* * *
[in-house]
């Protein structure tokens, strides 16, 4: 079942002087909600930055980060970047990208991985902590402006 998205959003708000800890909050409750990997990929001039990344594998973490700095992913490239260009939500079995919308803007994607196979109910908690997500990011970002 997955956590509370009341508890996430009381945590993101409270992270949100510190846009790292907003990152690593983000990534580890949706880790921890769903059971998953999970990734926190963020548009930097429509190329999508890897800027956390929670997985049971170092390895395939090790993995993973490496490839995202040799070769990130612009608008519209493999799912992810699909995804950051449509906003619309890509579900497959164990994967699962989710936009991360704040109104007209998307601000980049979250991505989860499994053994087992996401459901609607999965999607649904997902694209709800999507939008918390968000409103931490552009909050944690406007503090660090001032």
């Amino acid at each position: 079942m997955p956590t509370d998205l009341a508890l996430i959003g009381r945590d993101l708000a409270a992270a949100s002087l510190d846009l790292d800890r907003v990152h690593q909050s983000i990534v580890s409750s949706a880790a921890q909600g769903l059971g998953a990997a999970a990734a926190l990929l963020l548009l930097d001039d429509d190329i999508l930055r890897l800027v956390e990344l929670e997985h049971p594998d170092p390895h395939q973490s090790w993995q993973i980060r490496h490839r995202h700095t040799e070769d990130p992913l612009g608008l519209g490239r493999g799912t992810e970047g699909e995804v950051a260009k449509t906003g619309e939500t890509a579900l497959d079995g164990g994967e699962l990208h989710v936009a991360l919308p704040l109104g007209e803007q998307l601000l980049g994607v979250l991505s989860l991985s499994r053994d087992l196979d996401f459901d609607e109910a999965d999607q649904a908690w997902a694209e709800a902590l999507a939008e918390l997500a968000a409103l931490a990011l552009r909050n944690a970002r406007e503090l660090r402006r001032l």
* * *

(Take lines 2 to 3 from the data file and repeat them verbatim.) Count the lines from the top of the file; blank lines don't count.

């Protein structure tokens, strides 16, 4: 079942002087909600930055980060970047990208991985902590402006 998205959003708000800890909050409750990997990929001039990344594998973490700095992913490239260009939500079995919308803007994607196979109910908690997500990011970002 997955956590509370009341508890996430009381945590993101409270992270949100510190846009790292907003990152690593983000990534580890949706880790921890769903059971998953999970990734926190963020548009930097429509190329999508890897800027956390929670997985049971170092390895395939090790993995993973490496490839995202040799070769990130612009608008519209493999799912992810699909995804950051449509906003619309890509579900497959164990994967699962989710936009991360704040109104007209998307601000980049979250991505989860499994053994087992996401459901609607999965999607649904997902694209709800999507939008918390968000409103931490552009909050944690406007503090660090001032």
């Amino acid at each position: 079942m997955p956590t509370d998205l009341a508890l996430i959003g009381r945590d993101l708000a409270a992270a949100s002087l510190d846009l790292d800890r907003v990152h690593q909050s983000i990534v580890s409750s949706a880790a921890q909600g769903l059971g998953a990997a999970a990734a926190l990929l963020l548009l930097d001039d429509d190329i999508l930055r890897l800027v956390e990344l929670e997985h049971p594998d170092p390895h395939q973490s090790w993995q993973i980060r490496h490839r995202h700095t040799e070769d990130p992913l612009g608008l519209g490239r493999g799912t992810e970047g699909e995804v950051a260009k449509t906003g619309e939500t890509a579900l497959d079995g164990g994967e699962l990208h989710v936009a991360l919308p704040l109104g007209e803007q998307l601000l980049g994607v979250l991505s989860l991985s499994r053994d087992l196979d996401f459901d609607e109910a999965d999607q649904a908690w997902a694209e709800a902590l999507a939008e918390l997500a968000a409103l931490a990011l552009r909050n944690a970002r406007e503090l660090r402006r001032l």